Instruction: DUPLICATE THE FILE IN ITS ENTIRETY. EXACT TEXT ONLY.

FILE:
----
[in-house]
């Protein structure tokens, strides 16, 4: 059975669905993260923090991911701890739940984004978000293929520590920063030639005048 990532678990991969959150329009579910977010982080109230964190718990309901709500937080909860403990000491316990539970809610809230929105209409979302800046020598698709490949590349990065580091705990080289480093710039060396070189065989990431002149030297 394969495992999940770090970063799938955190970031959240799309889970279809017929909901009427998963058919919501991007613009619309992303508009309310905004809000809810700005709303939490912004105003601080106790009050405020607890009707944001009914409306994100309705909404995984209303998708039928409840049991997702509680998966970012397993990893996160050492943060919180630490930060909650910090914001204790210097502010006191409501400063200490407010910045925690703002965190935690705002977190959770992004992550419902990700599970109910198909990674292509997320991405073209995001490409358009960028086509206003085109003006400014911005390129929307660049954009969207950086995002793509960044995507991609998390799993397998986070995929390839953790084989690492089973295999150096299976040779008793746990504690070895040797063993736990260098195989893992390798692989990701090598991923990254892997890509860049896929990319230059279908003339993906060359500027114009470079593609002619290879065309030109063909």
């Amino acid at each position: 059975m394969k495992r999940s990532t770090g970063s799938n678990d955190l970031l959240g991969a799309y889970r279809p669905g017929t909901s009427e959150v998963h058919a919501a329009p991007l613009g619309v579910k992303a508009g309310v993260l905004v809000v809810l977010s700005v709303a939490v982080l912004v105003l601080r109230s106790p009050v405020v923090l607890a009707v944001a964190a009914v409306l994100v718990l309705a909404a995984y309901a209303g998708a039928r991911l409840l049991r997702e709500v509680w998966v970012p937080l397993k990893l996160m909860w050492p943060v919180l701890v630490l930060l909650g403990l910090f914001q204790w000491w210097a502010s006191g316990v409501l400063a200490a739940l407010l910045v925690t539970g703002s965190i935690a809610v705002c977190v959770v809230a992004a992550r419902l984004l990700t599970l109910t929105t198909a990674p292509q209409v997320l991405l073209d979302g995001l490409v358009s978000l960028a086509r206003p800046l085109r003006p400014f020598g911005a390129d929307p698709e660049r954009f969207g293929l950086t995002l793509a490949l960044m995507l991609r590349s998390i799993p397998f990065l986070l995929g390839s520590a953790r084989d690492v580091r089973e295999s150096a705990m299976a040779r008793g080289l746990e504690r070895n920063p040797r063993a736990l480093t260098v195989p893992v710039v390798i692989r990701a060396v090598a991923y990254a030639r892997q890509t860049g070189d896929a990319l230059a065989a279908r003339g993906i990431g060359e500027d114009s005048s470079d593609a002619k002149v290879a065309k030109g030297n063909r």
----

[in-house]
């Protein structure tokens, strides 16, 4: 059975669905993260923090991911701890739940984004978000293929520590920063030639005048 990532678990991969959150329009579910977010982080109230964190718990309901709500937080909860403990000491316990539970809610809230929105209409979302800046020598698709490949590349990065580091705990080289480093710039060396070189065989990431002149030297 394969495992999940770090970063799938955190970031959240799309889970279809017929909901009427998963058919919501991007613009619309992303508009309310905004809000809810700005709303939490912004105003601080106790009050405020607890009707944001009914409306994100309705909404995984209303998708039928409840049991997702509680998966970012397993990893996160050492943060919180630490930060909650910090914001204790210097502010006191409501400063200490407010910045925690703002965190935690705002977190959770992004992550419902990700599970109910198909990674292509997320991405073209995001490409358009960028086509206003085109003006400014911005390129929307660049954009969207950086995002793509960044995507991609998390799993397998986070995929390839953790084989690492089973295999150096299976040779008793746990504690070895040797063993736990260098195989893992390798692989990701090598991923990254892997890509860049896929990319230059279908003339993906060359500027114009470079593609002619290879065309030109063909």
């Amino acid at each position: 059975m394969k495992r999940s990532t770090g970063s799938n678990d955190l970031l959240g991969a799309y889970r279809p669905g017929t909901s009427e959150v998963h058919a919501a329009p991007l613009g619309v579910k992303a508009g309310v993260l905004v809000v809810l977010s700005v709303a939490v982080l912004v105003l601080r109230s106790p009050v405020v923090l607890a009707v944001a964190a009914v409306l994100v718990l309705a909404a995984y309901a209303g998708a039928r991911l409840l049991r997702e709500v509680w998966v970012p937080l397993k990893l996160m909860w050492p943060v919180l701890v630490l930060l909650g403990l910090f914001q204790w000491w210097a502010s006191g316990v409501l400063a200490a739940l407010l910045v925690t539970g703002s965190i935690a809610v705002c977190v959770v809230a992004a992550r419902l984004l990700t599970l109910t929105t198909a990674p292509q209409v997320l991405l073209d979302g995001l490409v358009s978000l960028a086509r206003p800046l085109r003006p400014f020598g911005a390129d929307p698709e660049r954009f969207g293929l950086t995002l793509a490949l960044m995507l991609r590349s998390i799993p397998f990065l986070l995929g390839s520590a953790r084989d690492v580091r089973e295999s150096a705990m299976a040779r008793g080289l746990e504690r070895n920063p040797r063993a736990l480093t260098v195989p893992v710039v390798i692989r990701a060396v090598a991923y990254a030639r892997q890509t860049g070189d896929a990319l230059a065989a279908r003339g993906i990431g060359e500027d114009s005048s470079d593609a002619k002149v290879a065309k030109g030297n063909r």